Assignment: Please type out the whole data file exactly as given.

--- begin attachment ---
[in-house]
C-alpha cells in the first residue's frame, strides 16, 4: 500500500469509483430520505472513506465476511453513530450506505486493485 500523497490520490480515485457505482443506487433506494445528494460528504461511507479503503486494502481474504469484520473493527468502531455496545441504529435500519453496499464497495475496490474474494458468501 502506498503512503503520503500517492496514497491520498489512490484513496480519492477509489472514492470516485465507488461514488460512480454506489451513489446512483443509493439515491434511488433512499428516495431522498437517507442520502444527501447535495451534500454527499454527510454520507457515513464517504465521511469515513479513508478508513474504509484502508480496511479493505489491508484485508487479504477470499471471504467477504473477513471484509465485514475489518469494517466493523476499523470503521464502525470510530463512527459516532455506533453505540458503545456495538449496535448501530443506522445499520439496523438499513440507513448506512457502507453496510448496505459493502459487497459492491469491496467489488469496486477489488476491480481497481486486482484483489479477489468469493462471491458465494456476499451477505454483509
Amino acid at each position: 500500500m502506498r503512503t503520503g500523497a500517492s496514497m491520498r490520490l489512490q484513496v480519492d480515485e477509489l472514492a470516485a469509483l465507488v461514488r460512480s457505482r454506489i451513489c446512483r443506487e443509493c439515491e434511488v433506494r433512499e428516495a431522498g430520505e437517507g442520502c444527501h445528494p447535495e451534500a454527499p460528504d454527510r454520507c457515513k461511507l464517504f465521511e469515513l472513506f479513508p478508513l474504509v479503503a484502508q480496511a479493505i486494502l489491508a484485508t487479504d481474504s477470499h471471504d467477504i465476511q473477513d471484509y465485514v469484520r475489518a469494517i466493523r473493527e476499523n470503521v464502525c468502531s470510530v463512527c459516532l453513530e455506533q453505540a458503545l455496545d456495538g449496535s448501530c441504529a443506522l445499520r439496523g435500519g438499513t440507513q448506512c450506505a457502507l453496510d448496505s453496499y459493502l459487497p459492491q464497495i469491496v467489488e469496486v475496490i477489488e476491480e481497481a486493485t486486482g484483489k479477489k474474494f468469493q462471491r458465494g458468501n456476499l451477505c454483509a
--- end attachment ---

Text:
[in-house]
C-alpha cells in the first residue's frame, strides 16, 4: 500500500469509483430520505472513506465476511453513530450506505486493485 500523497490520490480515485457505482443506487433506494445528494460528504461511507479503503486494502481474504469484520473493527468502531455496545441504529435500519453496499464497495475496490474474494458468501 502506498503512503503520503500517492496514497491520498489512490484513496480519492477509489472514492470516485465507488461514488460512480454506489451513489446512483443509493439515491434511488433512499428516495431522498437517507442520502444527501447535495451534500454527499454527510454520507457515513464517504465521511469515513479513508478508513474504509484502508480496511479493505489491508484485508487479504477470499471471504467477504473477513471484509465485514475489518469494517466493523476499523470503521464502525470510530463512527459516532455506533453505540458503545456495538449496535448501530443506522445499520439496523438499513440507513448506512457502507453496510448496505459493502459487497459492491469491496467489488469496486477489488476491480481497481486486482484483489479477489468469493462471491458465494456476499451477505454483509
Amino acid at each position: 500500500m502506498r503512503t503520503g500523497a500517492s496514497m491520498r490520490l489512490q484513496v480519492d480515485e477509489l472514492a470516485a469509483l465507488v461514488r460512480s457505482r454506489i451513489c446512483r443506487e443509493c439515491e434511488v433506494r433512499e428516495a431522498g430520505e437517507g442520502c444527501h445528494p447535495e451534500a454527499p460528504d454527510r454520507c457515513k461511507l464517504f465521511e469515513l472513506f479513508p478508513l474504509v479503503a484502508q480496511a479493505i486494502l489491508a484485508t487479504d481474504s477470499h471471504d467477504i465476511q473477513d471484509y465485514v469484520r475489518a469494517i466493523r473493527e476499523n470503521v464502525c468502531s470510530v463512527c459516532l453513530e455506533q453505540a458503545l455496545d456495538g449496535s448501530c441504529a443506522l445499520r439496523g435500519g438499513t440507513q448506512c450506505a457502507l453496510d448496505s453496499y459493502l459487497p459492491q464497495i469491496v467489488e469496486v475496490i477489488e476491480e481497481a486493485t486486482g484483489k479477489k474474494f468469493q462471491r458465494g458468501n456476499l451477505c454483509a